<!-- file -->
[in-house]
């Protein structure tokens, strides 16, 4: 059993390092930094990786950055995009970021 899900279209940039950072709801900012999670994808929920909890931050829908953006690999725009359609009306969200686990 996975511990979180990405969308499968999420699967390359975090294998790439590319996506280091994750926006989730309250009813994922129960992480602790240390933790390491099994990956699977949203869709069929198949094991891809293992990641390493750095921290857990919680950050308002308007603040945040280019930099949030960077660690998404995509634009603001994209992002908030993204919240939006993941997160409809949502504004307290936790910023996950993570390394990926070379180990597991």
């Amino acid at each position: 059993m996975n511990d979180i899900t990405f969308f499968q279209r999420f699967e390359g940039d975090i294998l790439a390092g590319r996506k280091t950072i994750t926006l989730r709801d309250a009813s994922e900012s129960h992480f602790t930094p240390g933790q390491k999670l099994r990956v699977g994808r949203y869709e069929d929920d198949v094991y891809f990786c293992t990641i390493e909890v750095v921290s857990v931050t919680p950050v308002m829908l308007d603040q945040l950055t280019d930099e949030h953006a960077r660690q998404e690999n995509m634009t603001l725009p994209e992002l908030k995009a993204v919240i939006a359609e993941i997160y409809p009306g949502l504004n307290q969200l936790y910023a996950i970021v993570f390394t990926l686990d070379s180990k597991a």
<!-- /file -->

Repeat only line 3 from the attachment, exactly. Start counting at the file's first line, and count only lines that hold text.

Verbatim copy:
């Amino acid at each position: 059993m996975n511990d979180i899900t990405f969308f499968q279209r999420f699967e390359g940039d975090i294998l790439a390092g590319r996506k280091t950072i994750t926006l989730r709801d309250a009813s994922e900012s129960h992480f602790t930094p240390g933790q390491k999670l099994r990956v699977g994808r949203y869709e069929d929920d198949v094991y891809f990786c293992t990641i390493e909890v750095v921290s857990v931050t919680p950050v308002m829908l308007d603040q945040l950055t280019d930099e949030h953006a960077r660690q998404e690999n995509m634009t603001l725009p994209e992002l908030k995009a993204v919240i939006a359609e993941i997160y409809p009306g949502l504004n307290q969200l936790y910023a996950i970021v993570f390394t990926l686990d070379s180990k597991a």